Stop thinking this December/January

I think. 

Thinking is addictive. 

2020 has been arguably a period of liminality. Previously I have used the transition between the New and Old Year to think. But this year-end, instead of reflecting on the past and thinking about the new year – I will stop thinking and just be in the moment. A core coaching competence is to maintain presence with a client. There is freedom waiting in December/ January this year and its waiting for me. Will I be courageous enough to live in the moment?

I think.

A statement and a doing word.

Over the past few months during Covid-19 lock down, I thought, and I thought a lot. Sometimes getting lost in my thoughts and at other times finding clarity through thinking.

For me, what used to be typical at year end was to start thinking and planning for the next year and revisiting plans for the medium to long term. I would spend time thinking and reflecting on what did I do well, what could I have done better and what will I be doing differently the next year. There was also the busyness of the holidaying season and the inevitable tiredness that followed.

But not this year.

The concept of Liminality was first developed in the early twentieth century by Arnold van Gennep in his book, Rites de Passage, published in 1909. He explores and develops the concept of liminality in the context of rites of passages. The word is also derived from the Latin word “limen” meaning “a threshold”. “In anthropology, liminality is the quality of ambiguity or disorientation that occurs in the middle stage of a rite of passage when participants no longer hold their pre-ritual status but have not yet begun the transition to the status they will hold when the rite is complete. During a rite’s liminal stage, participants ‘stand at the threshold’ between their previous way of structuring their identity, time or community and a new way, which completing the rite establishes.

This Covid-19 period has disrupted lives and ways of being; created disorientation of our identities as humans and communities, and left us with an opaque veil of time as to when this will be “over”. I therefore refer to this Covid-19 period as a period of liminality (“Covid-19 liminal period”).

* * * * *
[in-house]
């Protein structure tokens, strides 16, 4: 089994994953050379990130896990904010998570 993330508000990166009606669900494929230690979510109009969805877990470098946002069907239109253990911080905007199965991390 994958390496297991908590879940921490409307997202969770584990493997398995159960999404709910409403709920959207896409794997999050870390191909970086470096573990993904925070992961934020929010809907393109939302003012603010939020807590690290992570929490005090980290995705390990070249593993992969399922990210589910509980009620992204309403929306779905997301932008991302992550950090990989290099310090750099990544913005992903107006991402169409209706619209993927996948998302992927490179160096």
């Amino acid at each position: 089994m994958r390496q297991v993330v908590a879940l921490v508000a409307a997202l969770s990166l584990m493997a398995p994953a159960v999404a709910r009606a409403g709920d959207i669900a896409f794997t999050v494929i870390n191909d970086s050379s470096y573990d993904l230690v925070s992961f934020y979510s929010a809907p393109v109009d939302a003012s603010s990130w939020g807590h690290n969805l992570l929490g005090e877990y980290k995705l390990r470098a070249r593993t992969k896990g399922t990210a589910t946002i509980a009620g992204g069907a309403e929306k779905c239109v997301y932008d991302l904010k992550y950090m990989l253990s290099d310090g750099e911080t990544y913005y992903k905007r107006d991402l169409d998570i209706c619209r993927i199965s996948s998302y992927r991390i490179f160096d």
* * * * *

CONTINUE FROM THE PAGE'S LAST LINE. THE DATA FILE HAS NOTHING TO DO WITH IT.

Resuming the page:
I will apply an integral theory approach (Wilber, et al, 2008, with the re-orientation of the quadrants by Dr Paddy Pampallis) to explore my perspective from a systemic environment, relationships, thoughts, and behaviours on what it means to just live in the moment this December/January.

The systemic environment of experiencing lockdown and self-isolation during Covid-19 has made me more aware of how much of my time I spend thinking– which made me think – I see the irony and the pun! If I look at our environment through a layered systemic lens, I identify individual, community, national and global layers.

These influence my thinking, my relationships and my behaviours. As I journey through this Covid-19 liminal period and on to the cusp of the Old Year/New Year liminal period I am more aware that I operate in an environment with others. This December/January with the protracted uncertainty of Covid-19 affects how I celebrate the holiday season; I need to be mindful of my choices and circumstances, and act accordingly.

Am I courageous enough to live in this moment and stop thinking?

This year the message of social distancing, of standing at least 1,5 meters apart from each other has made me reflect on my thoughts. “Cogito, ergo sum”, is a philosophical statement by René Descartes, usually translated into English as “I think, therefore I am” (The phrase originally appeared in French as je pense, donc je suis in his Discourse on the Method, so as to reach a wider audience than Latin would have allowed).